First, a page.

The Guilford County Board of Commissioners have had enough and they’re not going to take it anymore.
That was the crystal clear message the board sent to county staff at a Thursday, Oct. 4 afternoon work session when the board slammed on the brakes for a $17 million project to renovate the old Guilford County jail in downtown Greensboro. Commissioners informed Guilford County Manager Marty Lawing and other staff that county staff simply cannot continue to bring projects to the board that cost millions more than original estimates.
Prior to the work session, staff had asked the Board of Commissioners to approve – at the board’s regular evening meeting on Thursday, Oct. 4 – the $17 million expenditure to hire the lowest bidder for the old jail renovation project. However, instead, Chairman of the Board of Commissioners Alan Branson pulled the item from the agenda and scheduled a sudden and specially called work session that afternoon to discuss the project.
The renovations to the old jail would prepare the building to house the Sheriff’s Department’s administrative headquarters and the State of North Carolina’s probation and parole court service workers. However, the $17 million price tag was more than double the estimates the board was given when they began discussing the project. Commissioners were also concerned that, even with that high price tag, this $17 million project didn’t include the demolition of the current Sheriffs Department headquarters – the Otto Zenke building on the same block as the old jail and the new county jail – nor did it include the construction of a planned parking lot to serve the new headquarters.
The commissioners’ hard line seemed to surprise many in Guilford County government – including Guilford County Sheriff BJ Barnes – who said later when he learned of the decision that he doesn’t consider it a very wise move to put the project on hold.
The lowest bid came in at $17.3 million while three other bids came in about $2 million over that. The bids are good for 90 days.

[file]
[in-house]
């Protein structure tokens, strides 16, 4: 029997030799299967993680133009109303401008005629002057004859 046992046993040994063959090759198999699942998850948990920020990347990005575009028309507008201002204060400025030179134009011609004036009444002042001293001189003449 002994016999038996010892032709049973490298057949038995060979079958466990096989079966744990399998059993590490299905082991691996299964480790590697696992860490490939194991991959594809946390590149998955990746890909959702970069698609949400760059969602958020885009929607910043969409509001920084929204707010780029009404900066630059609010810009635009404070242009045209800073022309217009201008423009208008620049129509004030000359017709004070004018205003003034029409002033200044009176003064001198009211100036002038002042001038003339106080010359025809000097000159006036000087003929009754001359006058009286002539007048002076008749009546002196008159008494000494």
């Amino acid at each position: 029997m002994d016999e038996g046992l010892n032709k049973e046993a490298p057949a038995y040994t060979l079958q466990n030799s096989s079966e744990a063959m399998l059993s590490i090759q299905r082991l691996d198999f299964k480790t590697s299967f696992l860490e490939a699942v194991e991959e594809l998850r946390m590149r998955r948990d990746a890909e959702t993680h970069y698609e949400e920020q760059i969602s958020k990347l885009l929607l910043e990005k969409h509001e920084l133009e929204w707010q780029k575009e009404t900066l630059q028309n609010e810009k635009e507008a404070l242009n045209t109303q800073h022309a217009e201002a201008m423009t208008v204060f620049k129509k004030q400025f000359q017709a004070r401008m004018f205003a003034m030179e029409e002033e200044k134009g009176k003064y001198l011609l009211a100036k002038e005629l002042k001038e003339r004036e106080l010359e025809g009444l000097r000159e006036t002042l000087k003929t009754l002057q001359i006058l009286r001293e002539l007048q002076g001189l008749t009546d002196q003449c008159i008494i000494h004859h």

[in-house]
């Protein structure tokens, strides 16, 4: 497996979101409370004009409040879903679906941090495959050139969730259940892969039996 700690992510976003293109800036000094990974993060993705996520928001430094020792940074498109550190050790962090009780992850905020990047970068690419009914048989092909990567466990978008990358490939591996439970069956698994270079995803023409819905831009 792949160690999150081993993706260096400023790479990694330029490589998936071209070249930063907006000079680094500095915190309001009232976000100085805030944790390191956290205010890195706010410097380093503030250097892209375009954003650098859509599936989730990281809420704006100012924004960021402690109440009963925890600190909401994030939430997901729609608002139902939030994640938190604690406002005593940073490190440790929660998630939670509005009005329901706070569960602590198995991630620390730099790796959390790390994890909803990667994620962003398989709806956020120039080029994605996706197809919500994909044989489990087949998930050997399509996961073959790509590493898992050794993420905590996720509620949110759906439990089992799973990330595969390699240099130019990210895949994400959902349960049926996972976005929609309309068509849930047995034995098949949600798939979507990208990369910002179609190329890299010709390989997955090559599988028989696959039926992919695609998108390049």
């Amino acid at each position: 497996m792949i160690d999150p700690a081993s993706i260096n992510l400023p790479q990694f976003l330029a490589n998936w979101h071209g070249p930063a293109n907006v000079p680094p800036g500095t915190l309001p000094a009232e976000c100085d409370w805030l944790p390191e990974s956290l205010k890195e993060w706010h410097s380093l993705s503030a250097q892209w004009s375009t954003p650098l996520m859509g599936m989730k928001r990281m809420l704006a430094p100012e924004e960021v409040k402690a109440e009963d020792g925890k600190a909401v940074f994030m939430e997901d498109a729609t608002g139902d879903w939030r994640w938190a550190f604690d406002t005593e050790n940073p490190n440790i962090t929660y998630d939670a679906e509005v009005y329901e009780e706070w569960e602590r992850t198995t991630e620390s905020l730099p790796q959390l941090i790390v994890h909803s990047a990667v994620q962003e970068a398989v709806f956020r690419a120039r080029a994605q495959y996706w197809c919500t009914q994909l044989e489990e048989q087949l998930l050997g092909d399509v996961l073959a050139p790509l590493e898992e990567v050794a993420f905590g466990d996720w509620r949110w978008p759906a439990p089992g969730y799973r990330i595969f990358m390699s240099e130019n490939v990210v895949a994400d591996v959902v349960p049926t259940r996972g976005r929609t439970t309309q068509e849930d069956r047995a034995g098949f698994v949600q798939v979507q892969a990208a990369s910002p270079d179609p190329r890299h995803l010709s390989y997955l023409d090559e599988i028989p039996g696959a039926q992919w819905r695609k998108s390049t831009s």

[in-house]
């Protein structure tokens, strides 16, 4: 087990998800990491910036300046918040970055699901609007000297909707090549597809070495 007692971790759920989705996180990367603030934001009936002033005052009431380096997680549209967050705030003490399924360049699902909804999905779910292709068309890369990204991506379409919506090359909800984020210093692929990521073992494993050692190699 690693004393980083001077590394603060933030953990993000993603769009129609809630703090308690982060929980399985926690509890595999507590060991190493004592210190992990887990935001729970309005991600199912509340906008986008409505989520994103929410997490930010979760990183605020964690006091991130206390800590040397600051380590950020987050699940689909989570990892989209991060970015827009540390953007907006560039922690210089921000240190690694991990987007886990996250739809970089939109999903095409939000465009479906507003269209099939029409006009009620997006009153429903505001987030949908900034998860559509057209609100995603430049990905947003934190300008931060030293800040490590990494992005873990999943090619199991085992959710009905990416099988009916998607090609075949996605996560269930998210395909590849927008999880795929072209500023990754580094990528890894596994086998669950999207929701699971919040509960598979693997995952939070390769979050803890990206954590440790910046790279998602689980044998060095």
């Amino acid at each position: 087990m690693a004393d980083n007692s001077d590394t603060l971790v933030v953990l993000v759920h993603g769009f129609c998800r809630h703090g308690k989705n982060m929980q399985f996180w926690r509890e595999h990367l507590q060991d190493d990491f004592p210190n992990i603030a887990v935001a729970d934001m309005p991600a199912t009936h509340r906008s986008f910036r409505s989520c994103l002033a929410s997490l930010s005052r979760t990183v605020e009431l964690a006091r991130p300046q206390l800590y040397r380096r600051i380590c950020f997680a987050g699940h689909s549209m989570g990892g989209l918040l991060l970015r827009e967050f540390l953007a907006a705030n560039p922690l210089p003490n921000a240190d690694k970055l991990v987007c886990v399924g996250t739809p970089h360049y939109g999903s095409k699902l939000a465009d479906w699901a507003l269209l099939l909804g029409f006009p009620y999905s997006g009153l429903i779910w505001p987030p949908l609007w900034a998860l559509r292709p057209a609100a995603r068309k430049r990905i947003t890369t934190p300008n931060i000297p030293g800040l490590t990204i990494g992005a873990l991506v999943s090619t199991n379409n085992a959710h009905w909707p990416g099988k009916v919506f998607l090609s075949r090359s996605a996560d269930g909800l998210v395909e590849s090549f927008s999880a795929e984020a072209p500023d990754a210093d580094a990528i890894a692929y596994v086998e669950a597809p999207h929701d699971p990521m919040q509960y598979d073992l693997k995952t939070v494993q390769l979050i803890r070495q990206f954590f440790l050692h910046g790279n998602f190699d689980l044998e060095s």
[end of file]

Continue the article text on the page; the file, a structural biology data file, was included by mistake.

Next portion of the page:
At the work session, several commissioners came down hard on staff because the price had risen very sharply for the old jail project, and because staff’s initial estimates on several other major county projects had missed the mark in a big way.
Several commissioners said the extreme price rises in the estimated costs of the old jail project are unacceptable. They also insisted that a better method must be established in order to bring them more accurate projections of capital project costs.
Commissioner Jeff Phillips pointed out that the cost of renovating the old jail had now gotten so high that it was approaching the cost of constructing a brand new building on the same spot.
Dan Durham, the county’s brand new facilities director, gave the presentation on the project to the board. It was his first presentation to the commissioners and it was something of a trial by fire – though everyone in the Blue Room in the Old Guilford County Court House that afternoon realized that Durham just arrived in Guilford County government so he was only the messenger of bad news and not the cause of it.
The county’s previous facilities director, Robert McNiece, resigned unexpectedly earlier this year.